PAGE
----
Monday, July 12, 2010
Tuesday, July 6, 2010
Saturday, June 19, 2010
As part of its “Big Questions Essay Series” the John Templeton Foundation put the question “Does Evolution Explain Human Nature?” to a panel of prominent personalities from a range of fields. Having read the writing heads, what follows is my short retort.
… if by “evolution” we mean that set of processes underlying emergence and by “human nature” we mean that set of features—physiological, psychological, sociological, etc.—which all members of our species share in common. If by “evolution” we mean the extended synthesis, so much depends upon how much we expect from our cause to explain. By meaning our terms thus broadly we barely inch beyond Aristotle whose celebrated formulae took the shape of “man is by nature a _____ beast.” The small step which proves a giant leap forward was made when we substituted Darwin's has become for Aristotle’s is. This stride proves a step back toward the tutelage of Heraclitus.
Πάντα ῥεῖ , everything flows, nutshells the wisdom of Heraclitus. This formula employs the wisdom-traditional Pan-Sprüche, all-metaphors, presaging present-day physicists’ “all is energy,” their mechanisms of transformation echoing Heraclitus’s Logos of becoming. “All things come to pass in accordance with this Logos,” he is remembered to have uttered. In this story Heraclitus emerges as a PMH, a philosophically modern human.
Our understanding of the processes underlying change and the features which all the members of our species share is far far far from complete… but should we expect otherwise? The prevailing 4.6B year world metanarrative puts PMH at the tail end of a long story of becoming. If we were to condense the world-story to a 24-hour day, PMH emerges at 23:59:59.9. How much becoming ought we expect in a handful of milliseconds? In this context human sapiens appears in slime-mold stage.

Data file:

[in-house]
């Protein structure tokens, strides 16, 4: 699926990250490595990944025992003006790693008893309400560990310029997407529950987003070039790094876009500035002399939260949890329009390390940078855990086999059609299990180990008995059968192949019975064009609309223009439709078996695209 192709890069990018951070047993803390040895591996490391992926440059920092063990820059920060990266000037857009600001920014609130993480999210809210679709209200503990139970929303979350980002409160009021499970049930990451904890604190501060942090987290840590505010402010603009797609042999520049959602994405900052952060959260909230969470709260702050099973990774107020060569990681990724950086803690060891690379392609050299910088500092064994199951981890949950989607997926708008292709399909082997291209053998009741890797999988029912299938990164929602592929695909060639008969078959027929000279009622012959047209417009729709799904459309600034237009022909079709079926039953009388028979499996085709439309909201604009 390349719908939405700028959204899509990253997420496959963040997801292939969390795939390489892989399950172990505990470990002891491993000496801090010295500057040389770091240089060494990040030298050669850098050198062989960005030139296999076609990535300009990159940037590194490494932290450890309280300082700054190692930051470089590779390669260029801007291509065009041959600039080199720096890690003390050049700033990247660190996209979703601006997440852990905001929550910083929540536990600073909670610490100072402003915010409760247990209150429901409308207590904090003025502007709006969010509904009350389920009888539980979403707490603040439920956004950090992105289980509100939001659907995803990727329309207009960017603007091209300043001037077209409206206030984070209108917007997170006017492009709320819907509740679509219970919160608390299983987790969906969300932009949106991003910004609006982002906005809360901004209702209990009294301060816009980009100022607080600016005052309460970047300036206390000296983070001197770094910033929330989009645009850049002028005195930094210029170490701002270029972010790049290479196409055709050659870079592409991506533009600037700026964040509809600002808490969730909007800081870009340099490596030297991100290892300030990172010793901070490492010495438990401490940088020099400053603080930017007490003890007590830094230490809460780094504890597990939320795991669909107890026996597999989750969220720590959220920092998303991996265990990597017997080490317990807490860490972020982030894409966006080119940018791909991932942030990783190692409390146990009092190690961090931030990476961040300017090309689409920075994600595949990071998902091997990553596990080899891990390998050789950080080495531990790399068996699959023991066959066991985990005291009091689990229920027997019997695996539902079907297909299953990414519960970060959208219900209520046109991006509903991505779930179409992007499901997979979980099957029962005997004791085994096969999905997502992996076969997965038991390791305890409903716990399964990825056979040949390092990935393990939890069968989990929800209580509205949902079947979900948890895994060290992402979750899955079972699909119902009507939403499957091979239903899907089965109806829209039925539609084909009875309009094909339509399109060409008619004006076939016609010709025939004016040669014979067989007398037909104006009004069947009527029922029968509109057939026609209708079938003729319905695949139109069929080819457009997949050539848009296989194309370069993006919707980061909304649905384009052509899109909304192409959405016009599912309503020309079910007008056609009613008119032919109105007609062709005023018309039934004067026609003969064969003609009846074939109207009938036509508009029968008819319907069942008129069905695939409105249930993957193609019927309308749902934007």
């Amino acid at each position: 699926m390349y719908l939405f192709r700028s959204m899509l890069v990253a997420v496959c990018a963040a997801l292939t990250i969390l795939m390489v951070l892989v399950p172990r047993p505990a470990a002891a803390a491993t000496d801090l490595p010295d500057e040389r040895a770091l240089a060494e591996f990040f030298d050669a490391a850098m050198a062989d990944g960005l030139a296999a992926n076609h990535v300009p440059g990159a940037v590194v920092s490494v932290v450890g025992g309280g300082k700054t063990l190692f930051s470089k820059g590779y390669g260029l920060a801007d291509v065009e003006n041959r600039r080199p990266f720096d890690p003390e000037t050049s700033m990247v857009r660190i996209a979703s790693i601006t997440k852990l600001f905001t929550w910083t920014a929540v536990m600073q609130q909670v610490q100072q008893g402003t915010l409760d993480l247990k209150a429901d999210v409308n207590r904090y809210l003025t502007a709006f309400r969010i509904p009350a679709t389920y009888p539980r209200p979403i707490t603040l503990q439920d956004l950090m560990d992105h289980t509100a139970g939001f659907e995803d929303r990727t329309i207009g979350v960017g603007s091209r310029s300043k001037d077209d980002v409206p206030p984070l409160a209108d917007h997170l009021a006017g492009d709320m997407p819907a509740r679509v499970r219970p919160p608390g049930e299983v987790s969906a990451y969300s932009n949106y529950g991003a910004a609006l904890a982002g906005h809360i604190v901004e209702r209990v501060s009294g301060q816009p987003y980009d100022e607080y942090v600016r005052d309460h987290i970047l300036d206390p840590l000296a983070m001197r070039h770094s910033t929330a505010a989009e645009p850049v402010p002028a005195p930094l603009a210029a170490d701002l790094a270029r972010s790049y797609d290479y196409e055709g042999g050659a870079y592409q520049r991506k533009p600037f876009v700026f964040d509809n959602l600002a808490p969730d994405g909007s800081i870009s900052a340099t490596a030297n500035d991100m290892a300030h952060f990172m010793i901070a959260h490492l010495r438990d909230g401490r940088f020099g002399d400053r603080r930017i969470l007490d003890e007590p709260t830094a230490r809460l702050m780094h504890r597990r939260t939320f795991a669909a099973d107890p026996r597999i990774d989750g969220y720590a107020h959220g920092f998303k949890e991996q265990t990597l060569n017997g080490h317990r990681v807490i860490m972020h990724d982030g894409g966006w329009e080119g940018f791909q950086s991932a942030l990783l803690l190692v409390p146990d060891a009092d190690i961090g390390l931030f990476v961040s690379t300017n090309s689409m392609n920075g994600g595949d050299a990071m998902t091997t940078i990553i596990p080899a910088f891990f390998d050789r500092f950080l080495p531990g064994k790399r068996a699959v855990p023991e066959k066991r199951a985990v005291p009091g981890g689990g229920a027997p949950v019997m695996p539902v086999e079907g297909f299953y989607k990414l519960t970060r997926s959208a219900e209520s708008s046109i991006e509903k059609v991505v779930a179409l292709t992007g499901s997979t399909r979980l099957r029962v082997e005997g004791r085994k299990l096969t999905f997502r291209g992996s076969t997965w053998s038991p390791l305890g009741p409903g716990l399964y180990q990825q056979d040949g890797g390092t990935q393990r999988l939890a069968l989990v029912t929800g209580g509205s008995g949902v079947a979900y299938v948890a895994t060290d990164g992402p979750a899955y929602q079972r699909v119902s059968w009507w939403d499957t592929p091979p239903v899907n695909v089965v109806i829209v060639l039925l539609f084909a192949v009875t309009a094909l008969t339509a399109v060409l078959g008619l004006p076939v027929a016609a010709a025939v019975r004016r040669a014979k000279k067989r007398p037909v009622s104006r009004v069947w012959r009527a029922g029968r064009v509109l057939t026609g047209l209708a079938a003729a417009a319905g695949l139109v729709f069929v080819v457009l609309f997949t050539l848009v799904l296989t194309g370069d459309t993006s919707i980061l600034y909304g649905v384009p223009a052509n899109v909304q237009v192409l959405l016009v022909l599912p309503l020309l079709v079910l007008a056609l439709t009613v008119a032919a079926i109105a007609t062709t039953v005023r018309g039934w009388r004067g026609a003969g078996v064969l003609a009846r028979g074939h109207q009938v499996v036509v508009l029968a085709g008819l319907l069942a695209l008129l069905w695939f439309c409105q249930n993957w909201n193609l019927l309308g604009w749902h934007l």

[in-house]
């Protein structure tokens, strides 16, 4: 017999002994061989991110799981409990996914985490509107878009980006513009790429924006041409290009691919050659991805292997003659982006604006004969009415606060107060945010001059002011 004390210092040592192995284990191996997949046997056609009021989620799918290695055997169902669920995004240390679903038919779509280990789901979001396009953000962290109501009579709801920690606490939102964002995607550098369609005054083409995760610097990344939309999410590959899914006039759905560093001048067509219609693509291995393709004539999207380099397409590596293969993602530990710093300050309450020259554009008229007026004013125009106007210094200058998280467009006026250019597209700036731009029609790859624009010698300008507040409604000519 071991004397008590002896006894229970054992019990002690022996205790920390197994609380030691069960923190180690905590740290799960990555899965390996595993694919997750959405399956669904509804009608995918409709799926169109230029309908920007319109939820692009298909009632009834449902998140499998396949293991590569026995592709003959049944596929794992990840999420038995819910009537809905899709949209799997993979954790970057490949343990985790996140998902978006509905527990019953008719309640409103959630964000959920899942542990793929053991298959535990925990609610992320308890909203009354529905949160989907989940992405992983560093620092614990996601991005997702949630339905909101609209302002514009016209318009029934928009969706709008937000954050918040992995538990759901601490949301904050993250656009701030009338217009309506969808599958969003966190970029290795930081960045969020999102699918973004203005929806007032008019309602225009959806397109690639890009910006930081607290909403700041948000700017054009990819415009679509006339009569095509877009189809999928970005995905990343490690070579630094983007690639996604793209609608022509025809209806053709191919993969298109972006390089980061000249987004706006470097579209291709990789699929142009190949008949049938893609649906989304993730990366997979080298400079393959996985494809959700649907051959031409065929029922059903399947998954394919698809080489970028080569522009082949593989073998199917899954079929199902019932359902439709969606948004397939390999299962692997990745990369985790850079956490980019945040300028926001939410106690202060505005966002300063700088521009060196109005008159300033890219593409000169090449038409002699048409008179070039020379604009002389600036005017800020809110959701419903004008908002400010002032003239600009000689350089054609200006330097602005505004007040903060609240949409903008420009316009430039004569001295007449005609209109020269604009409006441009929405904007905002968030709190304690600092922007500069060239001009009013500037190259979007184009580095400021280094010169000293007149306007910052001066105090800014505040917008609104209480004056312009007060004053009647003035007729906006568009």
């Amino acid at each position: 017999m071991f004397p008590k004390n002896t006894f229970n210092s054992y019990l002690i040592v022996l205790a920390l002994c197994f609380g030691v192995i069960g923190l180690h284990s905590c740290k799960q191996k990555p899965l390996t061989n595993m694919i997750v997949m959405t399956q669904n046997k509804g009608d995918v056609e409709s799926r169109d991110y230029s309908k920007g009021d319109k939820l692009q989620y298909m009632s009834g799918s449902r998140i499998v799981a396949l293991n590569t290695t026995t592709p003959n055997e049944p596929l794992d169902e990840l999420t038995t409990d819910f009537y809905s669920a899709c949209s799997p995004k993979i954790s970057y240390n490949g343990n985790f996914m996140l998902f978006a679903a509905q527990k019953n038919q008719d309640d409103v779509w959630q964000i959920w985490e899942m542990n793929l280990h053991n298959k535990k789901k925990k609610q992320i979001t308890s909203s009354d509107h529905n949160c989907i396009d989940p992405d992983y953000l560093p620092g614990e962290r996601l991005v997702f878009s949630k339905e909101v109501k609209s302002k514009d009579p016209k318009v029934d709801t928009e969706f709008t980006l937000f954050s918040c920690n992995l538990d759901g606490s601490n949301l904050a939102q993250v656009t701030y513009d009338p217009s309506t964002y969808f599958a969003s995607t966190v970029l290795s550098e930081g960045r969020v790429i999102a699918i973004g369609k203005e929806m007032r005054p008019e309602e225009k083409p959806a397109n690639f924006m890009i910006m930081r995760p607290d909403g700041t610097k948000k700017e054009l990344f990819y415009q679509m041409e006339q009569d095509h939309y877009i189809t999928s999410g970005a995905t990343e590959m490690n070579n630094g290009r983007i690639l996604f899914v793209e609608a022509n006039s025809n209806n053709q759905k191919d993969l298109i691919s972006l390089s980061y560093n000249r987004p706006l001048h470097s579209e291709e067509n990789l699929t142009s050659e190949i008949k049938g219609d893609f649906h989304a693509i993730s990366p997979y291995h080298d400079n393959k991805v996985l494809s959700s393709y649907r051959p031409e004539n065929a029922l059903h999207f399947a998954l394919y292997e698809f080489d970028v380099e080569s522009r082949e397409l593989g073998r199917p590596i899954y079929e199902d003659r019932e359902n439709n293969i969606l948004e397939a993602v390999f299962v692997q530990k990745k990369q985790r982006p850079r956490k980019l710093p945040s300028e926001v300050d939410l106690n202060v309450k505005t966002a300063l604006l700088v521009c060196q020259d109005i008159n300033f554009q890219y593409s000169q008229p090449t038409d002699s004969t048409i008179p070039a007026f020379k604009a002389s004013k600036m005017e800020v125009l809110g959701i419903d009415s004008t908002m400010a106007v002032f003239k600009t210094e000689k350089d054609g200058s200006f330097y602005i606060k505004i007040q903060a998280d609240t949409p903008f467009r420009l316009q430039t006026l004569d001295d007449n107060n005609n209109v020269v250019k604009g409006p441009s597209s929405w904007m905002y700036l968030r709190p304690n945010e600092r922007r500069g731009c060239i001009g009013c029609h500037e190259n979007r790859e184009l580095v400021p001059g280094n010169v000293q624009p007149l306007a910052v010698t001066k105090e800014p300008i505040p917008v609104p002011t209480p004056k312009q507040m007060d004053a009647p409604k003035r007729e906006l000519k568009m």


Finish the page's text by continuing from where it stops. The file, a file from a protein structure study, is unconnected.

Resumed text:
No good metanarratives leave us in medias res. By all accounts a new day will dawn, another 24 dramatic hours will be played out upon the stage before, in the fullness of time (at the end of day two) stellar fire consumes our world with apocalyptic fury. Give us a second—53,240 years to those tending the metaphor—and let the logos of becoming take its course. By all statistical accounts our species has another second… 24-48 seconds to be precise.^ A second ago, according to the story, we were hunter-gatherers lacking modern language. By this reckoning, a second ago human nature was not modern human nature,* our species’ “great leap forward” taking place 8-9 deciseconds ago.
The real big question remains how well does the prevailing metanarrative explain us? While E.O. Wilson’s pragmatic ideal of a grand evolutionary epic, a chapter in Carl Sagan’s cosmic saga, enjoys its vogue status, its verses have yet to be written... nature is yet to be named, Logos is yet to be fluently spoken. The glory of this quintessence of stardust is our open canon.
^ The average life-span of top-predator species on our planet has been a few million years.